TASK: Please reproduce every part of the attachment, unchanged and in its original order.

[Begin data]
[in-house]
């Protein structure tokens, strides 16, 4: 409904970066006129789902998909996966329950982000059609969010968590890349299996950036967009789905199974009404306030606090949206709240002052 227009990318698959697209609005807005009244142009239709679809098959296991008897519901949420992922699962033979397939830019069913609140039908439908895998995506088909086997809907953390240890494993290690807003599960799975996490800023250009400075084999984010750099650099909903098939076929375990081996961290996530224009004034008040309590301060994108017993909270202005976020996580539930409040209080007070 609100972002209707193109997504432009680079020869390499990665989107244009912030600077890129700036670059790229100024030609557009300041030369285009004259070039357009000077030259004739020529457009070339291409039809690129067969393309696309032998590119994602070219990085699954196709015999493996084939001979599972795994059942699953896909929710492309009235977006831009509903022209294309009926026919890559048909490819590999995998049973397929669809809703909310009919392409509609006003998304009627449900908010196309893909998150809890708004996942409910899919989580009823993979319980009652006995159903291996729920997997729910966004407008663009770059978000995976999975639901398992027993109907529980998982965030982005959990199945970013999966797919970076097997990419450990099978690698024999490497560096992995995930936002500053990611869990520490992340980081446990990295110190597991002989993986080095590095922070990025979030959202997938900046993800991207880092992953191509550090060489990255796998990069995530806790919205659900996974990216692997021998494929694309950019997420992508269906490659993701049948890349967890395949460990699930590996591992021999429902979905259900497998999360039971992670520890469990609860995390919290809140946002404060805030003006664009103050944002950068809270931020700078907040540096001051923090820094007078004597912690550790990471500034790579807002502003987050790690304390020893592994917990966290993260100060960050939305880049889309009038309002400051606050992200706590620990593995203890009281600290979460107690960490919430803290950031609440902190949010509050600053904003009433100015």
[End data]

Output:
[in-house]
């Protein structure tokens, strides 16, 4: 409904970066006129789902998909996966329950982000059609969010968590890349299996950036967009789905199974009404306030606090949206709240002052 227009990318698959697209609005807005009244142009239709679809098959296991008897519901949420992922699962033979397939830019069913609140039908439908895998995506088909086997809907953390240890494993290690807003599960799975996490800023250009400075084999984010750099650099909903098939076929375990081996961290996530224009004034008040309590301060994108017993909270202005976020996580539930409040209080007070 609100972002209707193109997504432009680079020869390499990665989107244009912030600077890129700036670059790229100024030609557009300041030369285009004259070039357009000077030259004739020529457009070339291409039809690129067969393309696309032998590119994602070219990085699954196709015999493996084939001979599972795994059942699953896909929710492309009235977006831009509903022209294309009926026919890559048909490819590999995998049973397929669809809703909310009919392409509609006003998304009627449900908010196309893909998150809890708004996942409910899919989580009823993979319980009652006995159903291996729920997997729910966004407008663009770059978000995976999975639901398992027993109907529980998982965030982005959990199945970013999966797919970076097997990419450990099978690698024999490497560096992995995930936002500053990611869990520490992340980081446990990295110190597991002989993986080095590095922070990025979030959202997938900046993800991207880092992953191509550090060489990255796998990069995530806790919205659900996974990216692997021998494929694309950019997420992508269906490659993701049948890349967890395949460990699930590996591992021999429902979905259900497998999360039971992670520890469990609860995390919290809140946002404060805030003006664009103050944002950068809270931020700078907040540096001051923090820094007078004597912690550790990471500034790579807002502003987050790690304390020893592994917990966290993260100060960050939305880049889309009038309002400051606050992200706590620990593995203890009281600290979460107690960490919430803290950031609440902190949010509050600053904003009433100015």